Trump To Continue U.S. Help To India For Smart Cities

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The Trump Administration apparently does not understand that Smart Cities are at the core of Technocracy’s (and the U.N’s) global strategy. In any case, why should the U.S. be sending money and technology to any nation capable of doing it themselves?  TN Editor

The new administration under President-elect Donald Trump will continue to engage with India on development of smart cities, a US government official told ET.

India and the United States, during President Barack Obama’s term, signed memorandums of understanding to develop three smart cities in Allahabad, Ajmer and Visakhapatnam. The US agreed to assist the cities in project planning, infrastructure development, feasibility studies and capacity building.

“We had initial discussions with the transition team (under new Presidency). It is still early stages but we have shared our plans and they have been included,” said Vinay Vijay Singh, deputy assistant secretary in the US Department of Commerce.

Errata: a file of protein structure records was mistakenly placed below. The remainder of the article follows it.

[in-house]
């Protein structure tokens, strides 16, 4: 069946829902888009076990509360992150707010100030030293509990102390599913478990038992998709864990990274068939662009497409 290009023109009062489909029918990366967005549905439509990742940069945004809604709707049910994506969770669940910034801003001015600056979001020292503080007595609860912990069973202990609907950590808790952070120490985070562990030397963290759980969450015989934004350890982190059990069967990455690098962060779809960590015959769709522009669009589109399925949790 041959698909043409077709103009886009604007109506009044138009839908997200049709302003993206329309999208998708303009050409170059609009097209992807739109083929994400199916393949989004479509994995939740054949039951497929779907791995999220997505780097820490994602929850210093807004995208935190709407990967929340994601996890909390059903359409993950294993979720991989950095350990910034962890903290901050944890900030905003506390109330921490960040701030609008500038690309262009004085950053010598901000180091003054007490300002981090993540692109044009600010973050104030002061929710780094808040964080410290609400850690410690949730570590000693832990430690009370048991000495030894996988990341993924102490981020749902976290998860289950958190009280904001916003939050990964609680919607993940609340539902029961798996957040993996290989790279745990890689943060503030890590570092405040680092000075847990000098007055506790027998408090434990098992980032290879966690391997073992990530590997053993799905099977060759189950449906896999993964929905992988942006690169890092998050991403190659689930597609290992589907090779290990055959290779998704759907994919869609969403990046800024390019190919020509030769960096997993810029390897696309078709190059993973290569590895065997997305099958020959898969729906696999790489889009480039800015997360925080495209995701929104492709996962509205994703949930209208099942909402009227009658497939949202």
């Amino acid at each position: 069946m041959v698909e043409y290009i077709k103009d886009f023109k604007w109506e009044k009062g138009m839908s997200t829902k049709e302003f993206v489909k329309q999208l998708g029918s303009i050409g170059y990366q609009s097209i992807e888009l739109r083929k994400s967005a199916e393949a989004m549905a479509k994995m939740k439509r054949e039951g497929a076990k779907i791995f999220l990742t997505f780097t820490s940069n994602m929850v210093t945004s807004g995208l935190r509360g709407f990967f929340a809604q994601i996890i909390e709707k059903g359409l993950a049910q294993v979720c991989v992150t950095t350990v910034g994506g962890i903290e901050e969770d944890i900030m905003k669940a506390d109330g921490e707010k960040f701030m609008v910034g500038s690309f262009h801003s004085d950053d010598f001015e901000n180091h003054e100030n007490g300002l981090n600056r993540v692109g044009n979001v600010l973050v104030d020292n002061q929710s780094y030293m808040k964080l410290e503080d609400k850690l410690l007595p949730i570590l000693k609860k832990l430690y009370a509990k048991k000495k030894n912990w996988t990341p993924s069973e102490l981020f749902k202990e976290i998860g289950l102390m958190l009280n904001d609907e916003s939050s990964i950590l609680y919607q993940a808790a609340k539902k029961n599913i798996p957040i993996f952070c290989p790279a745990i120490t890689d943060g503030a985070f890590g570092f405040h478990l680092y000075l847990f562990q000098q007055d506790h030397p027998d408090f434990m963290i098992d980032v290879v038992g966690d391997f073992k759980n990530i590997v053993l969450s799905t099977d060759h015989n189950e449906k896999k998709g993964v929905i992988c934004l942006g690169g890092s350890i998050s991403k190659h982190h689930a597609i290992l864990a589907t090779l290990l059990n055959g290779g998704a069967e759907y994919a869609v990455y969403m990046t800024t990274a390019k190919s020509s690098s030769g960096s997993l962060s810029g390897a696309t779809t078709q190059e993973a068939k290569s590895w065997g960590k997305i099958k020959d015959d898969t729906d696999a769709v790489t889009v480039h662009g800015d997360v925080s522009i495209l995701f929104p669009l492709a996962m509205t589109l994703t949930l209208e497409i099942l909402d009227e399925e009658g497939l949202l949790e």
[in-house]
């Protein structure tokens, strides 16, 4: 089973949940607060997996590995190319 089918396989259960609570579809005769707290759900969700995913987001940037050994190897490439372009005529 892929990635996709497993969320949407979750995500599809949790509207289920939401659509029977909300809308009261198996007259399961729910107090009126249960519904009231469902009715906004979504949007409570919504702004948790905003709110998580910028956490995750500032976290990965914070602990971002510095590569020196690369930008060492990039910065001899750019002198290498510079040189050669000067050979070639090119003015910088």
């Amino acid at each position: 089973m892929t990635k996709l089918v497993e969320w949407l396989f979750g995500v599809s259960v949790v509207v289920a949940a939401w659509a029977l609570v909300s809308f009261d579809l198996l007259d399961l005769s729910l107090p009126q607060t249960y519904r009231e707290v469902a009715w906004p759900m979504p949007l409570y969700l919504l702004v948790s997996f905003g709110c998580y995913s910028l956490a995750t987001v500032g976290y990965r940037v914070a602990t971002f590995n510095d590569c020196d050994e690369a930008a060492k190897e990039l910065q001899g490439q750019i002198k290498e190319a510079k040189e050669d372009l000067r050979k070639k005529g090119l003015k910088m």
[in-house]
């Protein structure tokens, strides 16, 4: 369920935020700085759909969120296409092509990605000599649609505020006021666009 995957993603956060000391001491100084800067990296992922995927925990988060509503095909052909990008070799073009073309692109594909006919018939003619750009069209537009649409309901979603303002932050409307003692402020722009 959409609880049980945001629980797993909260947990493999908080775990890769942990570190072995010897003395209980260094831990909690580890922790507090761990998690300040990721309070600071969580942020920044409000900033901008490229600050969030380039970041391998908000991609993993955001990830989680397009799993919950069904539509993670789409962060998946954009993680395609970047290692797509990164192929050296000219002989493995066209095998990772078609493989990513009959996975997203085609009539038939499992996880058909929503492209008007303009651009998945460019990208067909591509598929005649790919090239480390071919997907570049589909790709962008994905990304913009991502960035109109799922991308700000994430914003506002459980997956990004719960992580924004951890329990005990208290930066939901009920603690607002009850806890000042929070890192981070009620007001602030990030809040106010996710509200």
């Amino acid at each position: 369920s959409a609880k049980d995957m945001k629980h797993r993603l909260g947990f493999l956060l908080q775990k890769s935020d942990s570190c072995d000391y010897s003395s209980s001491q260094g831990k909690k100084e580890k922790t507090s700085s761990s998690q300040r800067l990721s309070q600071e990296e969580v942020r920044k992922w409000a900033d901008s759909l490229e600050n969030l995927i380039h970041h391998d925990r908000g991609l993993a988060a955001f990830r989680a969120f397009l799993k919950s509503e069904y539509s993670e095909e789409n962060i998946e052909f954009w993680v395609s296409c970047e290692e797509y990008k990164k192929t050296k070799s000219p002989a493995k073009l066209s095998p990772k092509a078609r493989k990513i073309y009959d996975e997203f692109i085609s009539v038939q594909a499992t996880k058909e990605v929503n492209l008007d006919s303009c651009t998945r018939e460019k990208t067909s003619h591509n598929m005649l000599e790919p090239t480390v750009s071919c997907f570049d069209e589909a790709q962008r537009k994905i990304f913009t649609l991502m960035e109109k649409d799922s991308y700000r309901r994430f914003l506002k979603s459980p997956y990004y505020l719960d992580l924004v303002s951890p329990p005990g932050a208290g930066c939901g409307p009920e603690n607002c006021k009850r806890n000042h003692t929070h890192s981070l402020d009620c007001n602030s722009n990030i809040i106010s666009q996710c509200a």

Singh said there are some challenges from the Indian side which can be addressed.

“Indian cities should be enabled to have more autonomy,” he said. The mechanics between the Centre and states in India need to be worked out, Singh said.

“I know they are working hard at it. We had this (smart cities) competition and the money has gone to the states, then we go to the states and some states say we don’t have the money because these things haven’t been done,” he said.

Some companies which are already involved in India’s smart cities project also echoed these concerns. Ashley O’Connor, vice president, Region Business Line leader, AECOM, said that some clarity would be welcome.

“In Vizag (Visakhapatnam), in particular, there were talks of a new airport. It would need significant investment, so clarity around these, what is in works and how are they working forward would be helpful for the business side,” she said.

Singh said that US participation in development of smart cities in India is not a political initiative and the agenda is driven by the US private sector, which sees this as a growth area.

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